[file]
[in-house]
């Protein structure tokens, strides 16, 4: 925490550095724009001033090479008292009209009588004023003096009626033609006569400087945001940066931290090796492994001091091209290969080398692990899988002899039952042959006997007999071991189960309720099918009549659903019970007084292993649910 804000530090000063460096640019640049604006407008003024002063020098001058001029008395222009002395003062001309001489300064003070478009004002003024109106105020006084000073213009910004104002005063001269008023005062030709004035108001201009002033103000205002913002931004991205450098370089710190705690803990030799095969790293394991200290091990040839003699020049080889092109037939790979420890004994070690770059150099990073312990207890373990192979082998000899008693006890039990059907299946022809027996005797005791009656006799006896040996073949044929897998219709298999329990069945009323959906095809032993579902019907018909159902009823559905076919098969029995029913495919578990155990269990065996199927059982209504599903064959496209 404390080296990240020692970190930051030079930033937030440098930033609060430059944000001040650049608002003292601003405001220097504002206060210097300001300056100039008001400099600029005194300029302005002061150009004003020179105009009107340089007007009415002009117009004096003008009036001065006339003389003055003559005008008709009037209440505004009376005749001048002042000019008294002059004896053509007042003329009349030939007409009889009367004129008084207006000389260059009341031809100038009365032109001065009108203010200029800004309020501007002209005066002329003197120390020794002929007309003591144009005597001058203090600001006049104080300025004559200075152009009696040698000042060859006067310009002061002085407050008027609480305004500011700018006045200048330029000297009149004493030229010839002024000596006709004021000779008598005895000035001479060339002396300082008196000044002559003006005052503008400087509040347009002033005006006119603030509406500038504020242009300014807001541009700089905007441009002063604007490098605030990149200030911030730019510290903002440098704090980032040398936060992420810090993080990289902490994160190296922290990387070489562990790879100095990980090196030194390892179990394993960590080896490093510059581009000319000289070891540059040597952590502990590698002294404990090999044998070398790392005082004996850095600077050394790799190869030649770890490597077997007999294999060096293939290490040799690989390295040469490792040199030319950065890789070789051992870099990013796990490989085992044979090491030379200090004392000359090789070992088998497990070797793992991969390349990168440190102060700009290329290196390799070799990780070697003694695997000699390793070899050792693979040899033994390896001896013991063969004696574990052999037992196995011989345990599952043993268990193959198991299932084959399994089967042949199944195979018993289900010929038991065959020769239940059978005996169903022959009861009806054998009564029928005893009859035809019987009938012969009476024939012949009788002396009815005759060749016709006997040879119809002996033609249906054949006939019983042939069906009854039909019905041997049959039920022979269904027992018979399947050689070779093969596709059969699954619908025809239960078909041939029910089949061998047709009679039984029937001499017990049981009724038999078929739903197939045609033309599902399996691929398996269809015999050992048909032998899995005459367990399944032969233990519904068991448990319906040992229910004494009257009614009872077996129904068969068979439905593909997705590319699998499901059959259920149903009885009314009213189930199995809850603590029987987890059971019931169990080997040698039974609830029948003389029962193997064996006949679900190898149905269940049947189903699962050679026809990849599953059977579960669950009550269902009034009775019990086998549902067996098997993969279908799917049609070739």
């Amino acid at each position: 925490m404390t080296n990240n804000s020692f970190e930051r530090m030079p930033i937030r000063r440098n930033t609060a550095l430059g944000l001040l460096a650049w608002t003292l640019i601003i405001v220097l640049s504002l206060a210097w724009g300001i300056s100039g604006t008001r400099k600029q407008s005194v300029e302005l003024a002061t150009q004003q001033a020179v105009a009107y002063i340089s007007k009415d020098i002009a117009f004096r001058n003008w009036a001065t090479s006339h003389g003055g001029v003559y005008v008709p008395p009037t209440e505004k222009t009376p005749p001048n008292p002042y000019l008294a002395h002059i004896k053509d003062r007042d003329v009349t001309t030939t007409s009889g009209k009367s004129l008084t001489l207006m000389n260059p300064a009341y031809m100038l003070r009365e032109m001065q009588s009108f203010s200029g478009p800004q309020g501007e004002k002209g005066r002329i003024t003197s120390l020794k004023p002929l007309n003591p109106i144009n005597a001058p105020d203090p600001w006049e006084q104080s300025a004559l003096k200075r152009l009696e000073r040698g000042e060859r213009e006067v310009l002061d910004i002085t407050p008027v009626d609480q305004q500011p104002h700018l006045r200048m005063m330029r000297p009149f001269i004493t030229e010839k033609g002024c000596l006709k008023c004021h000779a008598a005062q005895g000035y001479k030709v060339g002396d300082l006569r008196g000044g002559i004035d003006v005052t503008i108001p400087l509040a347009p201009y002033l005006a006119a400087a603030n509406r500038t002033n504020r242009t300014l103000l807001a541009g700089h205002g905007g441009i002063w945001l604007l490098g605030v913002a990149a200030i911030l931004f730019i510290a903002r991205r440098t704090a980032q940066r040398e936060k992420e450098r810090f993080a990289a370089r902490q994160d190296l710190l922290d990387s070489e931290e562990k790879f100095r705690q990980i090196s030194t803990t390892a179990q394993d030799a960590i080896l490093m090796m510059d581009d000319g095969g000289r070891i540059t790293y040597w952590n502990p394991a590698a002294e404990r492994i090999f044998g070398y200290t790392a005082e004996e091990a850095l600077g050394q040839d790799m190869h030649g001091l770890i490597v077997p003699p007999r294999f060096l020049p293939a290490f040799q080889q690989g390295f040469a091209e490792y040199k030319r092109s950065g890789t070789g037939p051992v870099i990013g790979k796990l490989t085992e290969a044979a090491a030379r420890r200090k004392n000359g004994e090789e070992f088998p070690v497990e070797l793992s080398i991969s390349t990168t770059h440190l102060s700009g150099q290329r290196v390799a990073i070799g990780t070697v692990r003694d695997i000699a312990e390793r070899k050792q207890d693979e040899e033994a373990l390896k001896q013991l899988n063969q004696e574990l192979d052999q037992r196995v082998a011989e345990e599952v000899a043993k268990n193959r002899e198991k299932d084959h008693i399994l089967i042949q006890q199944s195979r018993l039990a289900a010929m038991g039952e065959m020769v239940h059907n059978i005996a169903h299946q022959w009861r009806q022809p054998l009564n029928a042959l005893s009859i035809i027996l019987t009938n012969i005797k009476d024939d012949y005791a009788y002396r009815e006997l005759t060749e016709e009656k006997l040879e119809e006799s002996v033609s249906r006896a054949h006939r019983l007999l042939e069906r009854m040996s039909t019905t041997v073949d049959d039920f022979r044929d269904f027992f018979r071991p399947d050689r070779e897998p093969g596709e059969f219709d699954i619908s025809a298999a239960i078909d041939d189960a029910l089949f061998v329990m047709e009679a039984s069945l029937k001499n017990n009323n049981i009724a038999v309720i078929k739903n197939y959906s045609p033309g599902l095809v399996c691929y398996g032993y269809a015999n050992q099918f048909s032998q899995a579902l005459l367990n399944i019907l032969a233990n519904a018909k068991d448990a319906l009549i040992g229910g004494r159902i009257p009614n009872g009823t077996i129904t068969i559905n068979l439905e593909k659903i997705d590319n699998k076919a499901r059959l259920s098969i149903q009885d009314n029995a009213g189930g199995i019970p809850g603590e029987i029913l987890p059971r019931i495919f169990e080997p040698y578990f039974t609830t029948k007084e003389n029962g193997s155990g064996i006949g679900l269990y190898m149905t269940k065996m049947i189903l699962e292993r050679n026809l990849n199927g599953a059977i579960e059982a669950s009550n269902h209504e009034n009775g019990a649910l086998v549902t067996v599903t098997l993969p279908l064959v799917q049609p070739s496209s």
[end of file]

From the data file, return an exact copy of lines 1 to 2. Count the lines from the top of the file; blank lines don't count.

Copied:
[in-house]
């Protein structure tokens, strides 16, 4: 925490550095724009001033090479008292009209009588004023003096009626033609006569400087945001940066931290090796492994001091091209290969080398692990899988002899039952042959006997007999071991189960309720099918009549659903019970007084292993649910 804000530090000063460096640019640049604006407008003024002063020098001058001029008395222009002395003062001309001489300064003070478009004002003024109106105020006084000073213009910004104002005063001269008023005062030709004035108001201009002033103000205002913002931004991205450098370089710190705690803990030799095969790293394991200290091990040839003699020049080889092109037939790979420890004994070690770059150099990073312990207890373990192979082998000899008693006890039990059907299946022809027996005797005791009656006799006896040996073949044929897998219709298999329990069945009323959906095809032993579902019907018909159902009823559905076919098969029995029913495919578990155990269990065996199927059982209504599903064959496209 404390080296990240020692970190930051030079930033937030440098930033609060430059944000001040650049608002003292601003405001220097504002206060210097300001300056100039008001400099600029005194300029302005002061150009004003020179105009009107340089007007009415002009117009004096003008009036001065006339003389003055003559005008008709009037209440505004009376005749001048002042000019008294002059004896053509007042003329009349030939007409009889009367004129008084207006000389260059009341031809100038009365032109001065009108203010200029800004309020501007002209005066002329003197120390020794002929007309003591144009005597001058203090600001006049104080300025004559200075152009009696040698000042060859006067310009002061002085407050008027609480305004500011700018006045200048330029000297009149004493030229010839002024000596006709004021000779008598005895000035001479060339002396300082008196000044002559003006005052503008400087509040347009002033005006006119603030509406500038504020242009300014807001541009700089905007441009002063604007490098605030990149200030911030730019510290903002440098704090980032040398936060992420810090993080990289902490994160190296922290990387070489562990790879100095990980090196030194390892179990394993960590080896490093510059581009000319000289070891540059040597952590502990590698002294404990090999044998070398790392005082004996850095600077050394790799190869030649770890490597077997007999294999060096293939290490040799690989390295040469490792040199030319950065890789070789051992870099990013796990490989085992044979090491030379200090004392000359090789070992088998497990070797793992991969390349990168440190102060700009290329290196390799070799990780070697003694695997000699390793070899050792693979040899033994390896001896013991063969004696574990052999037992196995011989345990599952043993268990193959198991299932084959399994089967042949199944195979018993289900010929038991065959020769239940059978005996169903022959009861009806054998009564029928005893009859035809019987009938012969009476024939012949009788002396009815005759060749016709006997040879119809002996033609249906054949006939019983042939069906009854039909019905041997049959039920022979269904027992018979399947050689070779093969596709059969699954619908025809239960078909041939029910089949061998047709009679039984029937001499017990049981009724038999078929739903197939045609033309599902399996691929398996269809015999050992048909032998899995005459367990399944032969233990519904068991448990319906040992229910004494009257009614009872077996129904068969068979439905593909997705590319699998499901059959259920149903009885009314009213189930199995809850603590029987987890059971019931169990080997040698039974609830029948003389029962193997064996006949679900190898149905269940049947189903699962050679026809990849599953059977579960669950009550269902009034009775019990086998549902067996098997993969279908799917049609070739």